I’m not a doctor but on the other hand, does that actually mean I understand less about mental illness than they do? If you think that’s a bit of an overstep I’d urge to read The Book of Woe (2013) or Margaret Price’s Mad at School (2011); both of which address issues of diagnoses and the medical approach to mental health. Moreover, does a doctor know what’s happening inside someone’s head better than they understand themselves? Maybe… maybe not. My head was spinning, and my heart was going out to my friend who was grappling with a mental illness she couldn’t name, and wondering whether the medication she was taking for said illness wasn’t working for her because she had a different illness altogether. She had placed her trust in the medical profession, and now she didn’t know if she should’ve. And I didn’t know either. I still don’t.

This is not an attempt to criticise doctors; they set out to help people and I’m sure they try their best. But when it comes to mental health, there is still a lot we don’t know. Maybe this is at the heart of the problem; we want to know; to have a clear idea; to name; to diagnose; to treat. It seems to me the only thing I can do, is try to further my own understanding of mental illness without trying to provide solutions, and try to share that understanding.

So I chose the following mental illnesses as my starting point: Obsessive Compulsive Disorder, Borderline Personality Disorder, and Schizophrenia. I needed to figure out if there were any conceptual processes that I could use to help me relate to these disorders, so I started reading more conceptual writing and researching mental illness. These is an irony in being concerned about the medical outlook on mental illness, and issues surrounding diagnoses, while also having to rely on this information to identify which conceptual processes might work well in relation to them. However, this is also why I am using accounts from people who have mental illnesses once I begin the writing process. I am presenting medical diagnoses, diagnoses from well-known mental health services, and finally first-hand experiences/accounts from archived material, in relation to each other. This way, the different perspectives and approaches to each illness would be side by side, and any connections or contrasts would be apparent to readers. These are the illnesses and conceptual processes I currently think will work well together. They are subject to change.

OCD or Obsessive Compulsive Disorder is characterised by the need to perform rituals in an effort to provide momentary relief from an intrusive thought. The conceptual mode of copying relates strongly because the writing produced is governed strictly by the concept or rule underlying the practice at hand. The frustration of reading the sentences produced which are not grammatically or linguistically correct, correlates with the feelings of anxiety and distress felt by OCD sufferers, as well as feelings of a lack of control over the illness.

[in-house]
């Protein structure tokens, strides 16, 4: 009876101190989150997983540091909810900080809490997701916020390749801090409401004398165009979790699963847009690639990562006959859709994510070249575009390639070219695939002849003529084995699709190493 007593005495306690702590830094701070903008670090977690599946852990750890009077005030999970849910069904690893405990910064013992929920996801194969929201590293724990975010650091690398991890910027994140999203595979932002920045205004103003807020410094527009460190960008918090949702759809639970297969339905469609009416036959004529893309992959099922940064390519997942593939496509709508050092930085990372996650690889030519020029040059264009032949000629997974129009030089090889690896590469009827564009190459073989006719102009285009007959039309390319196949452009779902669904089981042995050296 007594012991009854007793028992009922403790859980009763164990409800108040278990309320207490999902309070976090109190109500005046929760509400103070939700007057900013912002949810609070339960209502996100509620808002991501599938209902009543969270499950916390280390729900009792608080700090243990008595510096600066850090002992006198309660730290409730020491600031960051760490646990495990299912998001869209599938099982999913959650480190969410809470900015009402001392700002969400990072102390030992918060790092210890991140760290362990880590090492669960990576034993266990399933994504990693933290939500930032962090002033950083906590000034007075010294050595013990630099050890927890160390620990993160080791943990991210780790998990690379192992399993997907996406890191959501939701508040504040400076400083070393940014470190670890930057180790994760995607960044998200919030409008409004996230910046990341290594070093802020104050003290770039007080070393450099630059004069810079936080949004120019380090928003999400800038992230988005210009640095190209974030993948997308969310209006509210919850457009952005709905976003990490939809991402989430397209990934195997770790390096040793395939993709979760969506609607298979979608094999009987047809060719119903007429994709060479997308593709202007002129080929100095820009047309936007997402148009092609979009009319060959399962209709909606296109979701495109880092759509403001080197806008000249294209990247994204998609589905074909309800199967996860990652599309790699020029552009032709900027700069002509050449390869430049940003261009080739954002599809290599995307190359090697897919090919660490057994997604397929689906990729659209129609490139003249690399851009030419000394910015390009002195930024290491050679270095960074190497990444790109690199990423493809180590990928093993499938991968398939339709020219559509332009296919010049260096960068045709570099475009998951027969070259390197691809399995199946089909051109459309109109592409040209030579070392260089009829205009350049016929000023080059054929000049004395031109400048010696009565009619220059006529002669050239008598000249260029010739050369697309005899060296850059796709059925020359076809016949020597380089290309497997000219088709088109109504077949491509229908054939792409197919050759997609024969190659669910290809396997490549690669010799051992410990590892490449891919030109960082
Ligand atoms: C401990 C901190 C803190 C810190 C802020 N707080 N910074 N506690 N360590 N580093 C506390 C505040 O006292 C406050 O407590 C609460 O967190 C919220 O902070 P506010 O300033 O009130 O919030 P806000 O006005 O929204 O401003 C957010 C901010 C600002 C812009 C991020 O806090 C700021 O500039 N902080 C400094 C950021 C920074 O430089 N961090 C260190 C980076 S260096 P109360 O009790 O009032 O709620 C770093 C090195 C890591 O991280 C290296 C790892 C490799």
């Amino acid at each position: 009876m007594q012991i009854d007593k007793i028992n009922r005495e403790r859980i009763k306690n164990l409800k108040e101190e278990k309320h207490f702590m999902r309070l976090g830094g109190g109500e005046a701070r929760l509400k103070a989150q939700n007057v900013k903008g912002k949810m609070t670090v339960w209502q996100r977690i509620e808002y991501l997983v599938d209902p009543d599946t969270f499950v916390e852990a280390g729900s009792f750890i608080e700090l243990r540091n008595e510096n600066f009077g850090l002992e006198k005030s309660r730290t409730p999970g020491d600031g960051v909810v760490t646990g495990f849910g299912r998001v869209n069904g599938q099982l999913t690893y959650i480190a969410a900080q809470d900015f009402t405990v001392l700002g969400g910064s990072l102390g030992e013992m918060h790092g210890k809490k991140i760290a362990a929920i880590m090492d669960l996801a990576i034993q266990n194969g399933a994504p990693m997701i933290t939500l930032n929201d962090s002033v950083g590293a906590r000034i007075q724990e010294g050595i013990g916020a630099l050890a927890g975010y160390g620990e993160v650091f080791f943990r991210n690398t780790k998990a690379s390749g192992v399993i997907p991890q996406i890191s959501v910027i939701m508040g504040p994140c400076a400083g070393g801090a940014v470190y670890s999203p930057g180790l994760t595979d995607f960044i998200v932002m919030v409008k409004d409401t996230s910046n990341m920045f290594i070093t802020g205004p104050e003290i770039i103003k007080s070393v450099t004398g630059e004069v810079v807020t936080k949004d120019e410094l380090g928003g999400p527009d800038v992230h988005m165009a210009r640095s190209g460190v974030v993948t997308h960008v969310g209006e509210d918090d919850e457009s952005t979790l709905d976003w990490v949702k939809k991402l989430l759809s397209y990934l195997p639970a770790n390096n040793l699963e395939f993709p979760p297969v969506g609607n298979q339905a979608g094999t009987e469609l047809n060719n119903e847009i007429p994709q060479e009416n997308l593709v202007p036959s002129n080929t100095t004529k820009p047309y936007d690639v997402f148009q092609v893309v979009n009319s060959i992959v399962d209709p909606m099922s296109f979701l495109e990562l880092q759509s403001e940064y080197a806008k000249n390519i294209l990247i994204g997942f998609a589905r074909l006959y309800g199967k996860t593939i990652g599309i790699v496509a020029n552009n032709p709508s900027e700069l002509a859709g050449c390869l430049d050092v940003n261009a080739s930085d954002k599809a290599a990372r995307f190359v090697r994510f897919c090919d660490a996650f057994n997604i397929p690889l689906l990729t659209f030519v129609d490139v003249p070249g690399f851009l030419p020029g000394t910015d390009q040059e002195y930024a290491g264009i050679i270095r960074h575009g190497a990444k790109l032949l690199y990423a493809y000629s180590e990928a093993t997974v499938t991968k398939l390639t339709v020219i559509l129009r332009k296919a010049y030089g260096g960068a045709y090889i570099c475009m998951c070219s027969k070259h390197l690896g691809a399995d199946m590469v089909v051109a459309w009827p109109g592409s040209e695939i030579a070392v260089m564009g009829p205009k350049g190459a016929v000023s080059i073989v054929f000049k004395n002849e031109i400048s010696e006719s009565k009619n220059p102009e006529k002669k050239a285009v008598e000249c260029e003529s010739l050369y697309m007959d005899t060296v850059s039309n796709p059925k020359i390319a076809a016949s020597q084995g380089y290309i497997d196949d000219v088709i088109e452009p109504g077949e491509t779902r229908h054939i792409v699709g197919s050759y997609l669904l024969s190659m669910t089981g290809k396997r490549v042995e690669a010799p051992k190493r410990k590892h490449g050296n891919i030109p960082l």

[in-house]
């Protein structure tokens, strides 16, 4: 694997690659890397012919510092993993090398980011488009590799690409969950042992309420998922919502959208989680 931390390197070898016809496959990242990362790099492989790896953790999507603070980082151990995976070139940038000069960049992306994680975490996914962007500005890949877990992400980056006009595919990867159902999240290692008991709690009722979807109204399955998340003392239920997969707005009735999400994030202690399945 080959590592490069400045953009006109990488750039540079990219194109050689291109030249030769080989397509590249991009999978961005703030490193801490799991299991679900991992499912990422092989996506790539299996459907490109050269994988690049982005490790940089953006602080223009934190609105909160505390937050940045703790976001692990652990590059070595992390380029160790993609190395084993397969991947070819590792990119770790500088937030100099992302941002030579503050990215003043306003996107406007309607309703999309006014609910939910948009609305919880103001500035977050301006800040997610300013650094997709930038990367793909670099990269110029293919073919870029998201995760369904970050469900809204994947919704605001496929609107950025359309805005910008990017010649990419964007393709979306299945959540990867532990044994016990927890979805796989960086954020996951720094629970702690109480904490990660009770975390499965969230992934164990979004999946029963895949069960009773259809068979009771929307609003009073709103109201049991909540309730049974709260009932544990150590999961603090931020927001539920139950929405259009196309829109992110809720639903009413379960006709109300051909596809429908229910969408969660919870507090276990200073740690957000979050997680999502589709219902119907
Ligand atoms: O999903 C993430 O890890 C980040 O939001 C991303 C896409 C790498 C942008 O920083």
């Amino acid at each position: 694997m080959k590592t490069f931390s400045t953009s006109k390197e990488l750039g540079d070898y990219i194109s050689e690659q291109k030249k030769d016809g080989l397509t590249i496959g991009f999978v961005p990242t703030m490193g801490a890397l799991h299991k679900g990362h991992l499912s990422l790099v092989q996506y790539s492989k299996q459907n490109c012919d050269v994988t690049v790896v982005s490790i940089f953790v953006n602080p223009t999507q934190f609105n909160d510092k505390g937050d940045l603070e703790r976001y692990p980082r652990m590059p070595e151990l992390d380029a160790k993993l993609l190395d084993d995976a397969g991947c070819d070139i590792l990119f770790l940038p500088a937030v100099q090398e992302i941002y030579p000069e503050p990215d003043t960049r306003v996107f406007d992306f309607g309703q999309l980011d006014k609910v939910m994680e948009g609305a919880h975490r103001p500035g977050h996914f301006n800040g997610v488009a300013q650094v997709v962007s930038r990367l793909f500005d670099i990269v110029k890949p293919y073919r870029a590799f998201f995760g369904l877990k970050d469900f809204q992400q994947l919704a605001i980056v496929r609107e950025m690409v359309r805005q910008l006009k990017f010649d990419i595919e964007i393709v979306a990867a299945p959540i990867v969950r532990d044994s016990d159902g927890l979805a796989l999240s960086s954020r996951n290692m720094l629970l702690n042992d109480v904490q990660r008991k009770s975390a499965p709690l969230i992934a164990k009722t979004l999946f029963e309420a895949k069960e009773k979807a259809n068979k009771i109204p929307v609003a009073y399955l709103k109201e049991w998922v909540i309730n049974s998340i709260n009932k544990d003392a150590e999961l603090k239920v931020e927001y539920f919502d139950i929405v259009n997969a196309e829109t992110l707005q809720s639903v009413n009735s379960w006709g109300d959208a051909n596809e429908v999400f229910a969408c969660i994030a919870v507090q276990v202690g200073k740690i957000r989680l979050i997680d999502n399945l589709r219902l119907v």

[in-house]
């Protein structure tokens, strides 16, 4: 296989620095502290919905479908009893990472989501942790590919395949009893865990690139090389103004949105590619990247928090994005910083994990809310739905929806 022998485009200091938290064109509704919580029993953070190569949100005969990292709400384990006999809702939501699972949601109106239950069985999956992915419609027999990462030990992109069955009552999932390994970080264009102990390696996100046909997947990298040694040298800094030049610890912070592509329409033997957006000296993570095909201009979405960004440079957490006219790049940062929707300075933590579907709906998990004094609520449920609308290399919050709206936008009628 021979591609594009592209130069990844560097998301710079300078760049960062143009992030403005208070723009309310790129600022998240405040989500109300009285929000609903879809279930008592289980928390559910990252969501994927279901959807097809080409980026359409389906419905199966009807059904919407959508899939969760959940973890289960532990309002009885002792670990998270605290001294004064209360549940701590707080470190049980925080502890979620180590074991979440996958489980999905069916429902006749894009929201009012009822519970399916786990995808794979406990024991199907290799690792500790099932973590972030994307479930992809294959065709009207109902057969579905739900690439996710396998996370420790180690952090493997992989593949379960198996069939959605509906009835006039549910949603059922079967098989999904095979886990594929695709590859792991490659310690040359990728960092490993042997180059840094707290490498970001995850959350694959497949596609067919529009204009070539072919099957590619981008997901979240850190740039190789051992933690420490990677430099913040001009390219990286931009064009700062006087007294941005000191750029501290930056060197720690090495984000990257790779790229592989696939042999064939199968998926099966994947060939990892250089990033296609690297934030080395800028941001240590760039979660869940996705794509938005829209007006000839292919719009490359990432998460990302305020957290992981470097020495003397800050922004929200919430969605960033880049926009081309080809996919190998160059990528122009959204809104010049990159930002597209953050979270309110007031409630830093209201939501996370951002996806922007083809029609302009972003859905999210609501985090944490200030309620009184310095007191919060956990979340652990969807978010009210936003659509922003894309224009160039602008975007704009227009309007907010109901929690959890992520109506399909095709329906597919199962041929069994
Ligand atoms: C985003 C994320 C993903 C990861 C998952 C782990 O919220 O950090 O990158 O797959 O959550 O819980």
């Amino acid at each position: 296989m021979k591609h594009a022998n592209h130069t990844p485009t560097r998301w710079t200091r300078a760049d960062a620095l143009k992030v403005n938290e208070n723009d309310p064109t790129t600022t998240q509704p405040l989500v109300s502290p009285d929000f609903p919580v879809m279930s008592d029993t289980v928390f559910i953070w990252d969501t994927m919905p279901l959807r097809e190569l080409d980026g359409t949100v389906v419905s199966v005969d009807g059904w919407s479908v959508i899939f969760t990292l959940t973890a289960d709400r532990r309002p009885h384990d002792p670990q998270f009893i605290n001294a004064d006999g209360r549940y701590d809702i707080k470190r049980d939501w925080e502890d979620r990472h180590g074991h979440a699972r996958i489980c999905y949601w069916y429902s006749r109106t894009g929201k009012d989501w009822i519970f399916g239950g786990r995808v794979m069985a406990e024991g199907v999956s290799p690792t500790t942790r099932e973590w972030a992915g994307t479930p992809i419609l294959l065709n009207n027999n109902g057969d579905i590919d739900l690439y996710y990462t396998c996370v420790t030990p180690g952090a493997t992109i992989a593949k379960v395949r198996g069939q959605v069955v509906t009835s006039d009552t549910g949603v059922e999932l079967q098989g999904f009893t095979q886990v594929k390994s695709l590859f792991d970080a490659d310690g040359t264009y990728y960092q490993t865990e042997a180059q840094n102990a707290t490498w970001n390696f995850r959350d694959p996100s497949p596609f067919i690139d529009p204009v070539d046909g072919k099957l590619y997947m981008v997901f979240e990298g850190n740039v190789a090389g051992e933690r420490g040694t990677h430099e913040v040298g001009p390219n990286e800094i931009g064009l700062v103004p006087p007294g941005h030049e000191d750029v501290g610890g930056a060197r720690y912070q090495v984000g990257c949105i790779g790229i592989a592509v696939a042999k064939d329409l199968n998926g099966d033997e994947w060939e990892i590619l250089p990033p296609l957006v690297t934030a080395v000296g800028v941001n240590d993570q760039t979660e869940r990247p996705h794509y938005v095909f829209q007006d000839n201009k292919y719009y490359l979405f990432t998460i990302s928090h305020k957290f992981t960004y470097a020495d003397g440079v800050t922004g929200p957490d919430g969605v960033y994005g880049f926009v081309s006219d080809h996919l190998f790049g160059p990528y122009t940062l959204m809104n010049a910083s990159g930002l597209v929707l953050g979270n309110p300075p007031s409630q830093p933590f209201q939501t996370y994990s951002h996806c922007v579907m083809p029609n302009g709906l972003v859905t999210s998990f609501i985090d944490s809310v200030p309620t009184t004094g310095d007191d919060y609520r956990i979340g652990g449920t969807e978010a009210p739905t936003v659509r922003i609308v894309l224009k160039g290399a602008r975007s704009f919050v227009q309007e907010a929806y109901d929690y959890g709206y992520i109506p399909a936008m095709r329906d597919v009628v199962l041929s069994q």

Borderline Personality Disorder (BPD) is accompanied by feelings of isolation, fear of abandonment, a lack of sense of self, feelings of numbness and emptiness, and impulsiveness, among others, according to websites like Mind, NHS and Rethink Mental Illness. The conceptual mode of deletion will be used in order to relate to the rapid shifts in perspective and difficulties in grasping a sense of self, by illustrating how a text can be altered and the understanding of it changed according to the omission of certain words/names. The deletion also correlates the feelings of emptiness and isolation. A strong example of this kind of deletion is an exchange of emails in which certain words are blacked out, by Stacy Doris and Lisa Robertson. Attention is drawn to what cannot be seen, and how the removal of names creates a feeling of dissociation when reading the emails despite the rest of the text being visible. As readers we feel removed, frustrated and slightly out of the loop which correlates the feelings felt by individuals with BPD.

Schizophrenia often involves having delusions (unusual beliefs) and hallucinations (e.g. hearing voices/seeing things that aren’t there), and it causes sufferers to feel their thoughts are muddled, disorganised and confused, according to Mind, Rethink Mental Illness, and the Royal College of Psychiatrists. For the poem on this I will use two processes: cutting, and a strand of corpus linguistics (word frequencies). To gather the material for the poem I will establish which words/phrases recur the most in a variety of first-hand accounts from people with schizophrenia. This material will then be subjected to the process of cutting. By cutting I mean the selected sections of texts will be cut out and arranged at random in order to portray the disorganisation felt by individuals with schizophrenia. The cutting process was made all the more popular by William Burroughs. A strong example of his use of it is apparent in his novel The Soft Machine (1961) in which Burroughs cut up pre-existing manuscripts (mainly The Word Hoard which he had written in the years preceding The Soft Machine).

In using this method readers of the poem trying to make sense of the words and understand their position in the sentence will be able to relate to the illness as they feel frustrated and confused about which order the words should be in and what they mean.

There were a lot of things to consider in designing and carrying out this project: representation, appropriation, safeguarding… to name a few. Identifying material to work with was a difficult task: What literature already existed, that I could apply conceptual processes to, without crossing a line of appropriation and running into massive issues surrounding safeguarding? I did not want to end up in the next version of The Book of Woe… More importantly, I didn’t want to further any stigmas and misrepresentations of mental illnesses. I felt very anxious about this project; I still do. But on the other hand, there was something to be said for that worry. An awareness of the problems pertaining to representations of mental health, and a fear of misrepresenting it myself, will help me in constantly assessing where the line is regarding appropriation, and if I’m anywhere near it.